Is The Pale Blue Eye based on a book by Edgar Allan Poe?

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The Pale Blue Eye is a famous movie released in 2022 in theatres, available on Netflix since January 2023. Starring Christian Bale as detective Augustus Landor and Harry Melling as Edgar Allan Poe, the film tells a mystery story that spins around the murder of Leroy Fry, a cadet in West Point’s military academy, around 1830. Since the atmosphere definitely matches Poe’s works and he’s even present as a character in the movie, people have wondered what the film is based on: is there a true story behind it? Or is it based on a book? And which works by Edgar Allan Poe gave the inspiration? In this article, we will provide all answers.

You can watch the official trailer for The Pale Blue Eye here on Youtube.

What is the movie based on?

Let’s immediately exclude the obvious answers: The Pale Blue Eye is NOT based on a true story. It’s also not based directly on a book or story written by Edgar Allan Poe; there is no novel, poem, or story written by Poe that tells the story of detective Landor and the murder of Leroy Fry. The truth is that The Pale Blue Eye is directly based on the book of the same title written in 2003 by the American writer Louis Bayard.

However, Edgar Allan Poe is a massive inspiration for many aspects of the movie (and Bayard’s book), as his character in the film confirms. The influence of Poe in the movie is evident already from the title, which is mentioned in the poem recited to Lea and represents a direct reference to two works by Edgar: the poem Lenore and the short story The Tell-Tale Heart.

And that’s not it: let’s discover the references The Pale Blue Eye makes to Edgar Allan Poe literature.

The Pale Blue Eye: the references to Edgar Allan Poe literature

Let’s start with detective Landor: he’s a character born by Edgar Allan Poe’s imagination, and you can find him in Landor’s Cottage, the short story he wrote in 1850. It’s interesting that in one scene of the movie, Edgar Allan Poe says to detective Landor that he will “write something about him.”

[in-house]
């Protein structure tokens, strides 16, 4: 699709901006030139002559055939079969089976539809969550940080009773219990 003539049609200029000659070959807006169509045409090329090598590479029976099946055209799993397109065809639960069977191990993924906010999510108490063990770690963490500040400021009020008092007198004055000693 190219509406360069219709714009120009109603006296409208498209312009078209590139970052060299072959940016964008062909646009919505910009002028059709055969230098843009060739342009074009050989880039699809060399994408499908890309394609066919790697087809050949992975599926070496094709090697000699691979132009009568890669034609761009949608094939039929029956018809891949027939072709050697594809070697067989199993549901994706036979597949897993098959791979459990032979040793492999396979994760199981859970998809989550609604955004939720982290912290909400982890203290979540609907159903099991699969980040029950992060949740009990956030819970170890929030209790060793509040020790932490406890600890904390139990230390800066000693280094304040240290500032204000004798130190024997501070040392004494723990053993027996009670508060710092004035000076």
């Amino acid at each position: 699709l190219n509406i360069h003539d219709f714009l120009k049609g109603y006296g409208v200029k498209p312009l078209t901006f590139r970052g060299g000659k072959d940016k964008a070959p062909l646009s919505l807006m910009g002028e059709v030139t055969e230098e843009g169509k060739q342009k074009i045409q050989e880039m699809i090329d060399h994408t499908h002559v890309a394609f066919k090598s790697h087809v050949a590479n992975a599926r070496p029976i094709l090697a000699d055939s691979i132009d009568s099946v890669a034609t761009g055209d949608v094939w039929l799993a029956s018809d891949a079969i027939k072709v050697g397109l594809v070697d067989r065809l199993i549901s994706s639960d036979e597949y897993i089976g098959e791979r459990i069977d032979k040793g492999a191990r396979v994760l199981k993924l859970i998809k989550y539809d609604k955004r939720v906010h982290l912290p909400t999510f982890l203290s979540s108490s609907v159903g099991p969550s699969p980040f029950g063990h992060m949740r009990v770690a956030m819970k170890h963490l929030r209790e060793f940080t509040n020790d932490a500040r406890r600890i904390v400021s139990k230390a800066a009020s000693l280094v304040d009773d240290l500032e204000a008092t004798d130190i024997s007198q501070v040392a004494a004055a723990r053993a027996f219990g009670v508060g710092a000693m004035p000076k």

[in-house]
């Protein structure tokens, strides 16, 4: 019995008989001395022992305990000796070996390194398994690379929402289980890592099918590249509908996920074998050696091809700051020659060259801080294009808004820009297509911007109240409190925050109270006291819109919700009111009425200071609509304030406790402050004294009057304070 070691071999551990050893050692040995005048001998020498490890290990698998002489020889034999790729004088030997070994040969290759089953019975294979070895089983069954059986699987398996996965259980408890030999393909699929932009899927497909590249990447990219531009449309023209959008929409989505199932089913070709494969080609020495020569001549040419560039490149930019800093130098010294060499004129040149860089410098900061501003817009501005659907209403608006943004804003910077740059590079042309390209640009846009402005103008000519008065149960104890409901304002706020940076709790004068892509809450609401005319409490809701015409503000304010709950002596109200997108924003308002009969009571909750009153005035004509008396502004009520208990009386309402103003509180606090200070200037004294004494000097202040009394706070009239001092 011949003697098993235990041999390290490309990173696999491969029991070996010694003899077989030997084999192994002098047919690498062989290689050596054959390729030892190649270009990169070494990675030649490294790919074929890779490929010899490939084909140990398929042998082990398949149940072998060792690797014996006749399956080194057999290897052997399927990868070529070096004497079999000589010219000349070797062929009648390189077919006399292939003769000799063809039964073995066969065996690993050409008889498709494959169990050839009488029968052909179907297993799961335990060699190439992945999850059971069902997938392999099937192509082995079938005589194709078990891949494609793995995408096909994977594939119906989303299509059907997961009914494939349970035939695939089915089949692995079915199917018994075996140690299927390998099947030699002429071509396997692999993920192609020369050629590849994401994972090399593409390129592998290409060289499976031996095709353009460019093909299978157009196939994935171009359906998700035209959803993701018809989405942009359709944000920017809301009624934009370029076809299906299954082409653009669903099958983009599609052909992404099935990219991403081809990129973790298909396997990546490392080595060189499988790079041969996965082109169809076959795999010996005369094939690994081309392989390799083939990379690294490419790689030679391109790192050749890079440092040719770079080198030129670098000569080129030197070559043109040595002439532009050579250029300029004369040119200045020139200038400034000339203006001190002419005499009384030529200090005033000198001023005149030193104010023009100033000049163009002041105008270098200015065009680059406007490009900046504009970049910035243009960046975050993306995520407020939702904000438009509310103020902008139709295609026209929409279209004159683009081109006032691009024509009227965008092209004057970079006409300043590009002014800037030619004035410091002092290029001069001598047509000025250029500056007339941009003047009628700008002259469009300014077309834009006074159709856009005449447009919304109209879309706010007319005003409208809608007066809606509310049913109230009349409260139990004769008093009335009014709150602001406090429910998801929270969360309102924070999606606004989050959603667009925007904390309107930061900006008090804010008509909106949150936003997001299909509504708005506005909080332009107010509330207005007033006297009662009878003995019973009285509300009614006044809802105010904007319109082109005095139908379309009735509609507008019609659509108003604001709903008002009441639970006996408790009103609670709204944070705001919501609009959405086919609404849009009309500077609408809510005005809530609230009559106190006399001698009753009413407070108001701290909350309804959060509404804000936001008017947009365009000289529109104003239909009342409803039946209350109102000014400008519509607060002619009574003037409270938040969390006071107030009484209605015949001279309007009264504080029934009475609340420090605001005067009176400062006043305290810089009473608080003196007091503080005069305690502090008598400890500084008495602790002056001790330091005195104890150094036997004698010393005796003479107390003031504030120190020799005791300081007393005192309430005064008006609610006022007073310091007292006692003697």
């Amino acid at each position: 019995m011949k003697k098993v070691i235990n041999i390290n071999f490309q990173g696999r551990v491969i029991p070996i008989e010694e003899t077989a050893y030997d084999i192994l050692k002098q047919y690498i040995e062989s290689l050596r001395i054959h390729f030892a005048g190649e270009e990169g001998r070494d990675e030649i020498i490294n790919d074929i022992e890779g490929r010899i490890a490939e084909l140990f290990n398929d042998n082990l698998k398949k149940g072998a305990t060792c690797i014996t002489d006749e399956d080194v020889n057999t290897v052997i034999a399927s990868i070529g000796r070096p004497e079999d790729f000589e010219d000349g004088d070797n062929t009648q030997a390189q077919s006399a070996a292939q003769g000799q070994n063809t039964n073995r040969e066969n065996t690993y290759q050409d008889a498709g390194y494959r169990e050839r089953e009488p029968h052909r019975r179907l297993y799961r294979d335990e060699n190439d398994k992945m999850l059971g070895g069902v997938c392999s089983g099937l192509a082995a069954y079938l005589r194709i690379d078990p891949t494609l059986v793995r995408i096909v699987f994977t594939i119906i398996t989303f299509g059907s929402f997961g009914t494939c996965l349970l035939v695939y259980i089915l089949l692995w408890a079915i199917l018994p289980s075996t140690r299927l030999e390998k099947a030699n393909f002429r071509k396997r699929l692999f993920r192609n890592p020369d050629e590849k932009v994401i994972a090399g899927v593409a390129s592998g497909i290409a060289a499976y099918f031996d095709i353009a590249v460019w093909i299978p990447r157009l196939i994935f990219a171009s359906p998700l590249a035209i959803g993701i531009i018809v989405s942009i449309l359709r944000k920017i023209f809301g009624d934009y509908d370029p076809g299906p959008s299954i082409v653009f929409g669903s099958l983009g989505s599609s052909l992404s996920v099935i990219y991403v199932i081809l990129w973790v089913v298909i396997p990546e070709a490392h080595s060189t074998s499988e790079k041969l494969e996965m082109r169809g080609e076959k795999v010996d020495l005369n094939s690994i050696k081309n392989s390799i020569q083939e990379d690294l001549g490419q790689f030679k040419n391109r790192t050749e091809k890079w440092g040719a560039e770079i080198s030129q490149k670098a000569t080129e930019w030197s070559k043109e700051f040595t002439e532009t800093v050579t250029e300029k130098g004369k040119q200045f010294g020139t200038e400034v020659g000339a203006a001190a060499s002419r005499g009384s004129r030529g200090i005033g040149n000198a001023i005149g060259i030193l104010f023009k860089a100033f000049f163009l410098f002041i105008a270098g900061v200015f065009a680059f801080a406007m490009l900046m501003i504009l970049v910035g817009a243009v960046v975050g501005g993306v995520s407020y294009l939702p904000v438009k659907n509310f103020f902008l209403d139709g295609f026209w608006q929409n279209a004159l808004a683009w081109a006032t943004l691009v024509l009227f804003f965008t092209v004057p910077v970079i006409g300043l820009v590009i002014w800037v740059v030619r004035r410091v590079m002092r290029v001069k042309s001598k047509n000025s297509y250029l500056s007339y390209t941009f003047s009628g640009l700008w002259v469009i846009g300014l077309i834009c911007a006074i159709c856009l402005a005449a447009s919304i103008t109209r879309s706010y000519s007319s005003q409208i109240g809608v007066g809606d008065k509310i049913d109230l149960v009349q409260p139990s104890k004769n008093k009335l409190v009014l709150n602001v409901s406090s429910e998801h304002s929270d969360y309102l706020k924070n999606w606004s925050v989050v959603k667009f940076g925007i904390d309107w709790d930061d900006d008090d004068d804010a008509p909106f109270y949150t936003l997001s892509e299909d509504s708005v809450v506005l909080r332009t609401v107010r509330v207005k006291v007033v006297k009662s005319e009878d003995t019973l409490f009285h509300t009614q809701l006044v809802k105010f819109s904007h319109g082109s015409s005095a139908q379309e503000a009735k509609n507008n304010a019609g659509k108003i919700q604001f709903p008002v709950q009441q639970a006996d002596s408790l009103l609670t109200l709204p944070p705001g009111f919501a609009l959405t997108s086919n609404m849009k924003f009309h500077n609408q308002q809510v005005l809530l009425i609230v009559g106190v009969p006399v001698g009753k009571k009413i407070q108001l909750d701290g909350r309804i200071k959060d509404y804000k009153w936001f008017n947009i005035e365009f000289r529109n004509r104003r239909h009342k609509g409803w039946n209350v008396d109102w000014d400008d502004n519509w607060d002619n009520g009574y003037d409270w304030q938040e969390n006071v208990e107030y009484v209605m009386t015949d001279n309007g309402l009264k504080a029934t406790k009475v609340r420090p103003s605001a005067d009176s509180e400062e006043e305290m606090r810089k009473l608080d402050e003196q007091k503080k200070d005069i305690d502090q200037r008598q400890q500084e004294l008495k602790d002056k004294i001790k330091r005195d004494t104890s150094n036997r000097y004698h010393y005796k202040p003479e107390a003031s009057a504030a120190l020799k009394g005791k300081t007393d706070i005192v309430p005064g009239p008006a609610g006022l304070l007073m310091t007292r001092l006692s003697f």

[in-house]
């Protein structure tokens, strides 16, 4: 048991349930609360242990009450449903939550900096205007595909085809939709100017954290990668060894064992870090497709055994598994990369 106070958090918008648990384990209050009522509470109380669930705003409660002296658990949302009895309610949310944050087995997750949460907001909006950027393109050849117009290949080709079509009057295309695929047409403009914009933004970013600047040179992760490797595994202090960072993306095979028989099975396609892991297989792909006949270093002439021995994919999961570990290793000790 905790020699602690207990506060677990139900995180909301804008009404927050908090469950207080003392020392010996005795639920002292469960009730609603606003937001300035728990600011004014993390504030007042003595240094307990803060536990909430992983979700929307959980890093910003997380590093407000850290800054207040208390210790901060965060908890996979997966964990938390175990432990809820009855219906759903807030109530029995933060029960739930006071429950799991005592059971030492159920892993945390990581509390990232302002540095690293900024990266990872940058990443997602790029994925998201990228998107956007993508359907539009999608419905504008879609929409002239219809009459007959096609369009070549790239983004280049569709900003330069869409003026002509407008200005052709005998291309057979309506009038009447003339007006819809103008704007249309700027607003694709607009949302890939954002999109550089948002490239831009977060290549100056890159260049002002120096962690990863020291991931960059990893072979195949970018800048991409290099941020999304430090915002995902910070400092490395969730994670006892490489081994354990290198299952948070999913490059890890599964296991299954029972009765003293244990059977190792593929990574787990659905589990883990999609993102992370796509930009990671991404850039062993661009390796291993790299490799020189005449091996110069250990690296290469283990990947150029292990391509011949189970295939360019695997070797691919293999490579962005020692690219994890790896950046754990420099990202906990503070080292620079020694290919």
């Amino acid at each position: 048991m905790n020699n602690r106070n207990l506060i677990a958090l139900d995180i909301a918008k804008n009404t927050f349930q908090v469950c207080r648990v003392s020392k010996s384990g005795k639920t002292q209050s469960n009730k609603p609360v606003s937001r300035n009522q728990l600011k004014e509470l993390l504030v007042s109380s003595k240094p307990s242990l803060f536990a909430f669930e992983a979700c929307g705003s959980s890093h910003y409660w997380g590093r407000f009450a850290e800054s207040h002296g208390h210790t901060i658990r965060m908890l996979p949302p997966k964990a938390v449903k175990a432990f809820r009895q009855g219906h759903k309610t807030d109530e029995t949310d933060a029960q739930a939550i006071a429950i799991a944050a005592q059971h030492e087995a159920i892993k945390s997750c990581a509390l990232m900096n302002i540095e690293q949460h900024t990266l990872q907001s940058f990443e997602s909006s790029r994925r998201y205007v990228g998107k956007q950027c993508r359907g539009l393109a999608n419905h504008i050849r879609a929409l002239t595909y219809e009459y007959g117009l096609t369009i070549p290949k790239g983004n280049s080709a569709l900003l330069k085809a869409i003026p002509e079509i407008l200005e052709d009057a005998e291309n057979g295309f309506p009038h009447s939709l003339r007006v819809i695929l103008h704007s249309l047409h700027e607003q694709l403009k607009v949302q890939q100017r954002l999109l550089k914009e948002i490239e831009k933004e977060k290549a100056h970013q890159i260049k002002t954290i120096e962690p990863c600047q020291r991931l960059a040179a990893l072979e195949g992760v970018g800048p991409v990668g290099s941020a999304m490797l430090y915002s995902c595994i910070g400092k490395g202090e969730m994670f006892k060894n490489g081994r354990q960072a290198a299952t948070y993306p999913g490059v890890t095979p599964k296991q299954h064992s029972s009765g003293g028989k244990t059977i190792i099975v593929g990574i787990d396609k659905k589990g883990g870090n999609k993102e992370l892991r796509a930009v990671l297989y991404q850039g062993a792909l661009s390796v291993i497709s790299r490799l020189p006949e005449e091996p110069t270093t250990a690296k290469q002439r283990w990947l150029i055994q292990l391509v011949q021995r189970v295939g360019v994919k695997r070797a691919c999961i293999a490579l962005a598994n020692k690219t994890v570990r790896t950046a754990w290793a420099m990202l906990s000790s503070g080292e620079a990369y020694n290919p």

The Military Academy in West Point? Well, Edgar Allan Poe really enlisted in the United States Army as a private in 1827, and he entered West Point in 1830. It didn’t last long, though: he was court-martialed and discharged in 1831. The reason is not well documented: among the theories, you can find his drinking habits, his inclination to engage in fights, and even a theoretical murder he committed.

The movie The Pale Blue Eye spins around the concept of death and illness, which are recurrent topics in Edgar Allan Poe’s works. They are also important components of his private life: his elder brother Henry died in 1831, and his wife Virginia died of tuberculosis in 1847. The quote you can read at the beginning of the movie is taken from his 1844’s short story The Premature Burial:

“The boundaries which divide Life from Death are at best shadowy and vague. Who shall say where the one ends, and where the other begins?”

Although he’s mostly known for his horror stories, Edgar Allan Poe was one of the main pioneers of detective, murder, and crime stories. Conan Doyle, the other father of crime fiction as the creator of Sherlock Holmes, said about Edgar Allan Poe: “Each of his detective stories is a root from which a whole literature has developed… Where was the detective story until Poe breathed the breath of life into it?” Poe also had his recurrent detective, Chevalier C. Auguste Dupin, who solved the mysteries in his short stories The Murders in the Rue Morgue, The Mystery of Marie Rogêt, and The Purloined Letter. In particular, The Murders in the Rue Morgue, published in 1841, is considered the first detective story ever written in history. Among other mystery stories written by Edgar Allan Poe, we also have The Black Cat and The Gold-Bug, two of his most successful works.

Death, illness and gothic atmosphere, crime and mystery, a direct quote for the title and West Point: basically, you can breathe Edgar Allan Poe in everything inside The Pale Blue Eye.